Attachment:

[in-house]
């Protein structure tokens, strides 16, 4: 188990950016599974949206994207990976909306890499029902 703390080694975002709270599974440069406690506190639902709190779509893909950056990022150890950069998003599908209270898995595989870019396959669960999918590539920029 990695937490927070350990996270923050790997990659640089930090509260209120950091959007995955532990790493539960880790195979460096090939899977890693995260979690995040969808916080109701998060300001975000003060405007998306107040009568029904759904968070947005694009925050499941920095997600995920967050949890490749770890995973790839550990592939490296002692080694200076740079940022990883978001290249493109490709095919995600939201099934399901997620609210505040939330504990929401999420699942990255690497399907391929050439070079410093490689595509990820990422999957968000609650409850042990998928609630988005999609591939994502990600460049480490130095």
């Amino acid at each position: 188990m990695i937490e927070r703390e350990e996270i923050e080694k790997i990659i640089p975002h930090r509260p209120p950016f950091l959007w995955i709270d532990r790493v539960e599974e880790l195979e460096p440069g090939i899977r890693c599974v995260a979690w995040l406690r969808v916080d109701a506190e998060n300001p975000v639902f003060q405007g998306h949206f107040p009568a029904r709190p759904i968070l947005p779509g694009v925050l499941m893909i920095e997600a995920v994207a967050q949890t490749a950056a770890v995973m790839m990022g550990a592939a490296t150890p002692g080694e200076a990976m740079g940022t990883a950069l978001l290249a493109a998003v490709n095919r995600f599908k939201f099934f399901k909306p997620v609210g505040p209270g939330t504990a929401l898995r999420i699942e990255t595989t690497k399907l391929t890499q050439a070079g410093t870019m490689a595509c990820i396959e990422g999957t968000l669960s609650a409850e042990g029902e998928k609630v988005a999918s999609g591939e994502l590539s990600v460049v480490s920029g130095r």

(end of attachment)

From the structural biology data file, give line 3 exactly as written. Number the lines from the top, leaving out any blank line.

């Amino acid at each position: 188990m990695i937490e927070r703390e350990e996270i923050e080694k790997i990659i640089p975002h930090r509260p209120p950016f950091l959007w995955i709270d532990r790493v539960e599974e880790l195979e460096p440069g090939i899977r890693c599974v995260a979690w995040l406690r969808v916080d109701a506190e998060n300001p975000v639902f003060q405007g998306h949206f107040p009568a029904r709190p759904i968070l947005p779509g694009v925050l499941m893909i920095e997600a995920v994207a967050q949890t490749a950056a770890v995973m790839m990022g550990a592939a490296t150890p002692g080694e200076a990976m740079g940022t990883a950069l978001l290249a493109a998003v490709n095919r995600f599908k939201f099934f399901k909306p997620v609210g505040p209270g939330t504990a929401l898995r999420i699942e990255t595989t690497k399907l391929t890499q050439a070079g410093t870019m490689a595509c990820i396959e990422g999957t968000l669960s609650a409850e042990g029902e998928k609630v988005a999918s999609g591939e994502l590539s990600v460049v480490s920029g130095r």